Now, the subcommittee is looking to add enough sites to build only 1,400 units, but if planning too small of a buffer results in a shortcoming, one new law, SB 166, could result in some unpleasant surprises for Encinitas residents.
As the sites are built out, if there’s not enough land is left to accommodate the housing need, the city will be forced to upzone additional land within 180 days – local ordinances, like the city’s slow-growth measure, be damned. And cities can’t deny market-rate projects just because they will result in upzoning additional land, said Kautz.
And because the city is first in line to develop a new plan – every other city in the county has a housing element in place, and doesn’t have to develop a new one for several years – Kautz said Encinitas is in an even tougher spot.
Between finding enough vacant sites – or proving developed sites will be redeveloped – proving that their housing goals can be accomplished without raising building heights, and coming up with enough sites to avoid zoning changes that make an end-run around voters, Encinitas will have to test out the limits of what the Department of Housing and Community Development, which ultimately certifies local housing elements, will allow.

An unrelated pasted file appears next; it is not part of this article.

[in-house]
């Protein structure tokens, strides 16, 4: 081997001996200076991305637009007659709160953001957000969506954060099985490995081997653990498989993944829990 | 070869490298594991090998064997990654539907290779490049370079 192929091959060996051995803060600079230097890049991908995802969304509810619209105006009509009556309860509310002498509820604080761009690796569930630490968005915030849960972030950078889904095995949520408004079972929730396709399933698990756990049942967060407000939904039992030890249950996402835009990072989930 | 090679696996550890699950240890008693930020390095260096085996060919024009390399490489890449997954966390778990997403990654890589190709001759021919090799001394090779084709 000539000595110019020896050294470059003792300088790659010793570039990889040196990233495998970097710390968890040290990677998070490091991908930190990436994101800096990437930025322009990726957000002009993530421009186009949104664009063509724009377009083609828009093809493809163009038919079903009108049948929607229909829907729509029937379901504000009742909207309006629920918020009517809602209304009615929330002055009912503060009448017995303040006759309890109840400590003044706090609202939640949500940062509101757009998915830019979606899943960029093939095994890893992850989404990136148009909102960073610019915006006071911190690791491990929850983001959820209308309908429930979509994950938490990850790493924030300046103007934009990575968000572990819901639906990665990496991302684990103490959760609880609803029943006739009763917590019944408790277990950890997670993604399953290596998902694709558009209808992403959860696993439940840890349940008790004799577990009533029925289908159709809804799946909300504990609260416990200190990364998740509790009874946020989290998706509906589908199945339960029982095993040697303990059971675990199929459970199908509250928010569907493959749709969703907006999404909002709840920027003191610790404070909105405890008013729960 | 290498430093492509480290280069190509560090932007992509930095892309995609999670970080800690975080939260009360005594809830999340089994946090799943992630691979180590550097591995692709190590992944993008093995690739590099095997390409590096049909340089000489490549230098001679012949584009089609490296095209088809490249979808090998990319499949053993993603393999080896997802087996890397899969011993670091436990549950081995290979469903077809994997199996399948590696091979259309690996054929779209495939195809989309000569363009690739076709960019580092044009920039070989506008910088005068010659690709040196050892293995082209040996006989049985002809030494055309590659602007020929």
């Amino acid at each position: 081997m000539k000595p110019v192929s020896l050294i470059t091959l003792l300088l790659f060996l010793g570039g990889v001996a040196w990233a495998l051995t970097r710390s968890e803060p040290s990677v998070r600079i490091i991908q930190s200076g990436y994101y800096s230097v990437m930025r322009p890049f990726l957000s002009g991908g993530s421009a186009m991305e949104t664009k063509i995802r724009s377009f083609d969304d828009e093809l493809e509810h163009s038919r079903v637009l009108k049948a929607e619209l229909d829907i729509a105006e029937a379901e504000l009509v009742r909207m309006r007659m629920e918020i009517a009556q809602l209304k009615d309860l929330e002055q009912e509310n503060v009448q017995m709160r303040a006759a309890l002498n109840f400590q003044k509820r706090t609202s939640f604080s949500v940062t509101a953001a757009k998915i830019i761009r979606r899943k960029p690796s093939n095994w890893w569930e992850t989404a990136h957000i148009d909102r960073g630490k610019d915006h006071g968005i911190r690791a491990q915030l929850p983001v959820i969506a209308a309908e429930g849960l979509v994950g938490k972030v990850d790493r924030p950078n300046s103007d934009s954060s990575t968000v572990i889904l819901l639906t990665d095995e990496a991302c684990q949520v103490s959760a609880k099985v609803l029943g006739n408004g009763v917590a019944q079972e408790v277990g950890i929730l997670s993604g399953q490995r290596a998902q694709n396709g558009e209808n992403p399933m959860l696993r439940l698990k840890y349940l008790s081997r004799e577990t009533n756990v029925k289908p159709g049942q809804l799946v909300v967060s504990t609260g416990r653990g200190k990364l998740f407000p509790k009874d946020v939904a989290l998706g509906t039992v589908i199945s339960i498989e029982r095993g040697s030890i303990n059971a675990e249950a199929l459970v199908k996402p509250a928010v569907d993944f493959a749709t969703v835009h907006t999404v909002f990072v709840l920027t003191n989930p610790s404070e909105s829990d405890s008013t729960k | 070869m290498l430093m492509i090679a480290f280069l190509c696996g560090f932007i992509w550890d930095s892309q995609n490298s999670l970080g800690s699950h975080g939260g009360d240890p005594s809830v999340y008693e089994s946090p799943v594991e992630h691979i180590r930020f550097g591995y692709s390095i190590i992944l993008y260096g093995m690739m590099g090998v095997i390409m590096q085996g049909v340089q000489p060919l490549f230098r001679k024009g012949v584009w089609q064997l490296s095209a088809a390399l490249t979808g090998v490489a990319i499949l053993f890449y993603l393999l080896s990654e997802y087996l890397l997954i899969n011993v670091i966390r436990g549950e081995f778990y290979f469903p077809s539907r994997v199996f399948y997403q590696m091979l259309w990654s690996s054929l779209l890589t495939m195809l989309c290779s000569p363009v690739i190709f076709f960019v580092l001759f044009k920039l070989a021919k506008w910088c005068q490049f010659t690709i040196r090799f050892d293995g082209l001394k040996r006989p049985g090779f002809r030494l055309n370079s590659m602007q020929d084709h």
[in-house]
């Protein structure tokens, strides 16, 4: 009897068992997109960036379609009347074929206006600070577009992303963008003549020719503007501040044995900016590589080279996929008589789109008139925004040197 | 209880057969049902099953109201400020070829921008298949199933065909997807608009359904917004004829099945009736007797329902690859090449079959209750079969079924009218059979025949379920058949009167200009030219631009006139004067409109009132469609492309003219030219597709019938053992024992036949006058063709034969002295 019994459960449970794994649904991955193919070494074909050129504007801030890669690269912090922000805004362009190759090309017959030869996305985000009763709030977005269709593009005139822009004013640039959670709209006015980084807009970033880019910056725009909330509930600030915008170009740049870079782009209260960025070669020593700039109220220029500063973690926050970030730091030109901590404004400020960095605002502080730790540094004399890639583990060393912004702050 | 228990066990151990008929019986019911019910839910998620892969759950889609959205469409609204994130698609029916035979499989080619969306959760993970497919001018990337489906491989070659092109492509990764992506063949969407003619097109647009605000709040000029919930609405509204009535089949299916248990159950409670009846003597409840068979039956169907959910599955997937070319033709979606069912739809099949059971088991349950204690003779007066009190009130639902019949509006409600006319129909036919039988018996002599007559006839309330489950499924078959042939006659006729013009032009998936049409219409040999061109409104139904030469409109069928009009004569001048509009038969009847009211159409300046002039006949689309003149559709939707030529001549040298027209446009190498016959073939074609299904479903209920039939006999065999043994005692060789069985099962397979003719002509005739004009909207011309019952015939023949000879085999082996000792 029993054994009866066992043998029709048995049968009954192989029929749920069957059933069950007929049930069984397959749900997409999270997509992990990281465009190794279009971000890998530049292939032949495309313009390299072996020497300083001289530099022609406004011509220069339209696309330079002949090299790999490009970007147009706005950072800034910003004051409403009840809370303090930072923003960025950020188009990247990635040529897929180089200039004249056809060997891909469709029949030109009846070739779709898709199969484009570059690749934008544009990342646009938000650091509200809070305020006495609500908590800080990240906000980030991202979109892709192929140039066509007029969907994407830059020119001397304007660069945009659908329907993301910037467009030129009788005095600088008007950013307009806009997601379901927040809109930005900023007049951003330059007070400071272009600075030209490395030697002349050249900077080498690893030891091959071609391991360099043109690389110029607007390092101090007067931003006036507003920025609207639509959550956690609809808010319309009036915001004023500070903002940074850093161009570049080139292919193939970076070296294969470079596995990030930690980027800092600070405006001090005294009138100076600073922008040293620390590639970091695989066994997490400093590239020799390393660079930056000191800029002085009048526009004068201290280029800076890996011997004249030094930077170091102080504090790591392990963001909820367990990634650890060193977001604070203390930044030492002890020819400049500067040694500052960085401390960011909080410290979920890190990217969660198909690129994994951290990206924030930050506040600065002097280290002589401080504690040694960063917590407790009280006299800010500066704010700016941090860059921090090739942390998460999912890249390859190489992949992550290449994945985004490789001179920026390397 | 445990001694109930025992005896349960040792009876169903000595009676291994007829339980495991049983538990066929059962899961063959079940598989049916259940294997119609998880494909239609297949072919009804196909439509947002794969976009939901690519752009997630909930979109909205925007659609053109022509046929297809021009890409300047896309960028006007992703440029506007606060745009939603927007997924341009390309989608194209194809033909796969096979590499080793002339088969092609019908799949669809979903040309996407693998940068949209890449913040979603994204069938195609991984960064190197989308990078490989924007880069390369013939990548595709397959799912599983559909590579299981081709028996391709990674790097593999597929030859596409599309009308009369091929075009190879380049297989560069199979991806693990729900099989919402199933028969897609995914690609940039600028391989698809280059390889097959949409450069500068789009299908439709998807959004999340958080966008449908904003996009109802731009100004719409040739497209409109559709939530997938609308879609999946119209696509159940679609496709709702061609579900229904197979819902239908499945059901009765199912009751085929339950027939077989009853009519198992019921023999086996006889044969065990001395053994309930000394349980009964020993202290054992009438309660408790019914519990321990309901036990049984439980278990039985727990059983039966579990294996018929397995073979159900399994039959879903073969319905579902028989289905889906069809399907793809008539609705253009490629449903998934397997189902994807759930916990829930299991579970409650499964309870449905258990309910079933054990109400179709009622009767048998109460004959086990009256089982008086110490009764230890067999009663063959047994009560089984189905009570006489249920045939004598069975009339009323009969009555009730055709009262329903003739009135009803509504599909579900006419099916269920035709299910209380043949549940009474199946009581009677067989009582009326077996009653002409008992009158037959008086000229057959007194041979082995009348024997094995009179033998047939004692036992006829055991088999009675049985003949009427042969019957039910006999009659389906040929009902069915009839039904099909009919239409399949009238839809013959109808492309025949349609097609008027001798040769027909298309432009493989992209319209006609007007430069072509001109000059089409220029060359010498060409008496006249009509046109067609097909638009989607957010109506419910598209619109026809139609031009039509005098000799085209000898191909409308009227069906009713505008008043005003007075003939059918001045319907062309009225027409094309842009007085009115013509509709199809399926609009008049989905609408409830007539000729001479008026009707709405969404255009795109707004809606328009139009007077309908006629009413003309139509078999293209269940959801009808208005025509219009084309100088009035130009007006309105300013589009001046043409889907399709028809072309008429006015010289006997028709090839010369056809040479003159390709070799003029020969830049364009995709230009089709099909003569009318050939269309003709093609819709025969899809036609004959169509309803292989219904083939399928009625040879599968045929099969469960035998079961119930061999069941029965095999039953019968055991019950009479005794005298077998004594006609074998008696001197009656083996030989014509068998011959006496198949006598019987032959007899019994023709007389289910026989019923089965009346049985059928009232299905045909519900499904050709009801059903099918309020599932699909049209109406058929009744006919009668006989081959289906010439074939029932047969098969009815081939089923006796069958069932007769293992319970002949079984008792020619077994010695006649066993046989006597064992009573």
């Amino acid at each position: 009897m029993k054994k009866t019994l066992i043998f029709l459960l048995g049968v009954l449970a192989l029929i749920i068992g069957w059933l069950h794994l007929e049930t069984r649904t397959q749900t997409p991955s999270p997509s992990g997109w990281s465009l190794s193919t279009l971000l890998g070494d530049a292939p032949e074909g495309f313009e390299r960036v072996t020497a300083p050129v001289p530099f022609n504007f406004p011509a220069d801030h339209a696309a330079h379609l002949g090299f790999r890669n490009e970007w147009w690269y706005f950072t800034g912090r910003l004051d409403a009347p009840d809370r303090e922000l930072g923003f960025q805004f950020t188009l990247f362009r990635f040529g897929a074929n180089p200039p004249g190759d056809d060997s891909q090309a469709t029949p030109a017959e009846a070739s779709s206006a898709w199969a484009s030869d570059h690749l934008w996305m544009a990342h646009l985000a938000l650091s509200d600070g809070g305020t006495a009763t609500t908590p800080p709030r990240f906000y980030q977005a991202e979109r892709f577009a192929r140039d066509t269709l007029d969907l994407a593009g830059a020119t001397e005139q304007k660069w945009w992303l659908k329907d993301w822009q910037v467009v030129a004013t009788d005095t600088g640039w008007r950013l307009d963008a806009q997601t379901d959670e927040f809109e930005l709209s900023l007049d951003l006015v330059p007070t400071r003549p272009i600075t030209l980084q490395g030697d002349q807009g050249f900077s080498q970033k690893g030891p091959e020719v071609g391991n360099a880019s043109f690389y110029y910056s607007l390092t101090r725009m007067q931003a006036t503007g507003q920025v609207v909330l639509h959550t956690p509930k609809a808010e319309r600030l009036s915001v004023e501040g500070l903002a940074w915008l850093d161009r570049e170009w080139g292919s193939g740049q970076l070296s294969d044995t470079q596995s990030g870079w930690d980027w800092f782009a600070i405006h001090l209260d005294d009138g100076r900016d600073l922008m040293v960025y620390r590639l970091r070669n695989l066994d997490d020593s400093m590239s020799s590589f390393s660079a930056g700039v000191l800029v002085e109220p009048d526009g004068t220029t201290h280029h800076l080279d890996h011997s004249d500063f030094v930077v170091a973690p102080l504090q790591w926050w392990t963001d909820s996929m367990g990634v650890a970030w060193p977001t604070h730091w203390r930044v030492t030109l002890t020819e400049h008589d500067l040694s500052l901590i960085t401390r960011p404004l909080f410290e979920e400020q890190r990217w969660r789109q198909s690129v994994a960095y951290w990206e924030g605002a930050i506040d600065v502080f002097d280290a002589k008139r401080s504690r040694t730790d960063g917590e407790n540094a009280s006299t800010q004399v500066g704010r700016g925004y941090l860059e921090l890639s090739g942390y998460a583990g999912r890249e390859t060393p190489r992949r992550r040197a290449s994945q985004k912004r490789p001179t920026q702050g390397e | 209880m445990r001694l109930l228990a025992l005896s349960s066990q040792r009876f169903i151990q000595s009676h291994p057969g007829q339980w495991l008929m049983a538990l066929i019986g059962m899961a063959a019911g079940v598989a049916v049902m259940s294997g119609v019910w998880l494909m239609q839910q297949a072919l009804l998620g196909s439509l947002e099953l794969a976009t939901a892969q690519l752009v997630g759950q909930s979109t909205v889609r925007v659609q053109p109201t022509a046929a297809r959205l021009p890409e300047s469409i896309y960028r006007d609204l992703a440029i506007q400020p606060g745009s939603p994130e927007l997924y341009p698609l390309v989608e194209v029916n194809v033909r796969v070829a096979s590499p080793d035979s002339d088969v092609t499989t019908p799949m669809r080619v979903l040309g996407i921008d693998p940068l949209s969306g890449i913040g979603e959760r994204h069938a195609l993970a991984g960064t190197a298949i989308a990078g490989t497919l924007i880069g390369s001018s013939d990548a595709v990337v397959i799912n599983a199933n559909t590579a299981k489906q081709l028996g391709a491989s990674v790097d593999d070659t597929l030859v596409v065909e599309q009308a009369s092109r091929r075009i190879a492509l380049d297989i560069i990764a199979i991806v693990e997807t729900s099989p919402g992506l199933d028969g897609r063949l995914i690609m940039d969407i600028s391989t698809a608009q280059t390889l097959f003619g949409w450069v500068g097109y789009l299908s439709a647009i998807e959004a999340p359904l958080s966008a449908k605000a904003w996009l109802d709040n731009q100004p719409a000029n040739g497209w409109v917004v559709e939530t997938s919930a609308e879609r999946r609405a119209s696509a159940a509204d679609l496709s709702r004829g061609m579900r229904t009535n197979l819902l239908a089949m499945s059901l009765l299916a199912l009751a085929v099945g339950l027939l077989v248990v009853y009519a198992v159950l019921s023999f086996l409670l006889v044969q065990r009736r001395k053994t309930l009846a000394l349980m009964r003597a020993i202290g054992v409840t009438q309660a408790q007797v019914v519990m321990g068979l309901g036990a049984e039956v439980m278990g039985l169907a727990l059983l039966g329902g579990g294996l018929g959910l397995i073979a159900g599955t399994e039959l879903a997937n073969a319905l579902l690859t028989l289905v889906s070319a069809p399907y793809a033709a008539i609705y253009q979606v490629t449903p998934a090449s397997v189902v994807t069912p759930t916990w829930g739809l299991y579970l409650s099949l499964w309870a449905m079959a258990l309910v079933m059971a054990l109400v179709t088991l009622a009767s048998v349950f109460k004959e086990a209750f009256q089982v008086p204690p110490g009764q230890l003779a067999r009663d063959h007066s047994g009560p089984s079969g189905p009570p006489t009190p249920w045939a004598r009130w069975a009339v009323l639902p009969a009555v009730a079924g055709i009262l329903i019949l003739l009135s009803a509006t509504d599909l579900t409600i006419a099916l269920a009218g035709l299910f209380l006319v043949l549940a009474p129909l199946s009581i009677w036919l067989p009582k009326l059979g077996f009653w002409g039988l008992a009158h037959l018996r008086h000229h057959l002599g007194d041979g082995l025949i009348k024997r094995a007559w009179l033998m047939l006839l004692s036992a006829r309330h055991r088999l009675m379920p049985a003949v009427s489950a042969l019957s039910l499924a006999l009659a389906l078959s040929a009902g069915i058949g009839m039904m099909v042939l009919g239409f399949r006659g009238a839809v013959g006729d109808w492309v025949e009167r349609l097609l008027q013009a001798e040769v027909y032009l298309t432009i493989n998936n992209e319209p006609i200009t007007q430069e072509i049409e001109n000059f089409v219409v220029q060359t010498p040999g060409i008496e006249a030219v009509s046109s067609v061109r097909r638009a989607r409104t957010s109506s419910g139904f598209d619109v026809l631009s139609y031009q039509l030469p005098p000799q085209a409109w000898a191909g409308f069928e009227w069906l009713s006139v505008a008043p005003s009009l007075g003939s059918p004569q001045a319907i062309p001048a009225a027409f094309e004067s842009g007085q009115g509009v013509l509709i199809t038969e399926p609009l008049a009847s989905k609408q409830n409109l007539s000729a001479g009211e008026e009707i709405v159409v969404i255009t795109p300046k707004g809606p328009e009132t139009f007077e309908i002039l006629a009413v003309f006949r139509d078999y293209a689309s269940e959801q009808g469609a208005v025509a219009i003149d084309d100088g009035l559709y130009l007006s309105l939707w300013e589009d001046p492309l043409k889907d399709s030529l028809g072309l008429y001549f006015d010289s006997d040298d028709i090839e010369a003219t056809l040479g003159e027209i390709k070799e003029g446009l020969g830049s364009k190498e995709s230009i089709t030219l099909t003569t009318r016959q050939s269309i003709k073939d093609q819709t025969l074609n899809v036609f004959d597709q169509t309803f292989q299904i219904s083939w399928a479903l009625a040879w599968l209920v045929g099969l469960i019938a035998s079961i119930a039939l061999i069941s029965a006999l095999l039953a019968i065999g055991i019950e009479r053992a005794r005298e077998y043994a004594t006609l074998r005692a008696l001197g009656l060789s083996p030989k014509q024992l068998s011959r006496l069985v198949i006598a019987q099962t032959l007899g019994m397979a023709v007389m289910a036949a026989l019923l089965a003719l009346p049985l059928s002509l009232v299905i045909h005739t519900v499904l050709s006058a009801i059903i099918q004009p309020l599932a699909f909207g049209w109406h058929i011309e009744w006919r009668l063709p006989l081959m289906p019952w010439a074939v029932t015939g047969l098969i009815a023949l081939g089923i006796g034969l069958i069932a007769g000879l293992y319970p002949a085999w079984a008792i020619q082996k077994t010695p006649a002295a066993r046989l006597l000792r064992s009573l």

“You’re going to be the beta,” Kautz said.
Oceanside Gives Mayor Another Leave
After Oceanside Mayor Jim Wood called an eleventh-hour meeting to tell the City Council to grant him an extension or prepare to make a sick man run a public meeting, Council members unanimously granted him another 30-day leave of absence last week.
The latest extension, the end of which will trigger another 60-day period for him to return to office, effectively gives Wood another 90 days to recuperate from the stroke he suffered in May.
Amazingly, throughout his absence, the conversation rarely strayed from what Wood “deserved” as a public servant for over 40 years, and hardly touched on whether he was capable of performing his duties.
Wood was ushered in and out of the room in a wheelchair, and hardly spoke during the meeting. After the final vote, Wood thanked people for their support, in a voice that was difficult to understand.
The dozens of residents, including one challenger to his seat in the 2016 election, urged the Council to grant Wood another leave of absence to recover, due to his length of time as a police officer and elected official. Only one resident told Wood he should leave the dais – and that was for political differences he had with Wood.
Also in the News
• Solana Beach is set to vote on whether to move forward with community choice aggregation. (KPBS)
• Oceanside is looking to pass a slow-growth plan. A group has formed to pass an initiative that would require voter approval before any agricultural or open space can be re-zoned. (Union-Tribune)
• Vice President Mike Pence was in Orange County to fundraise for Rep. Darrell Issa and other Republicans. (Times of San Diego)
• Homeowners in an old Carlsbad neighborhood are fighting new homes planned nearby. (Union-Tribune)
• A proposed redesign of Cardiff Elementary has residents upset. (The Coast News)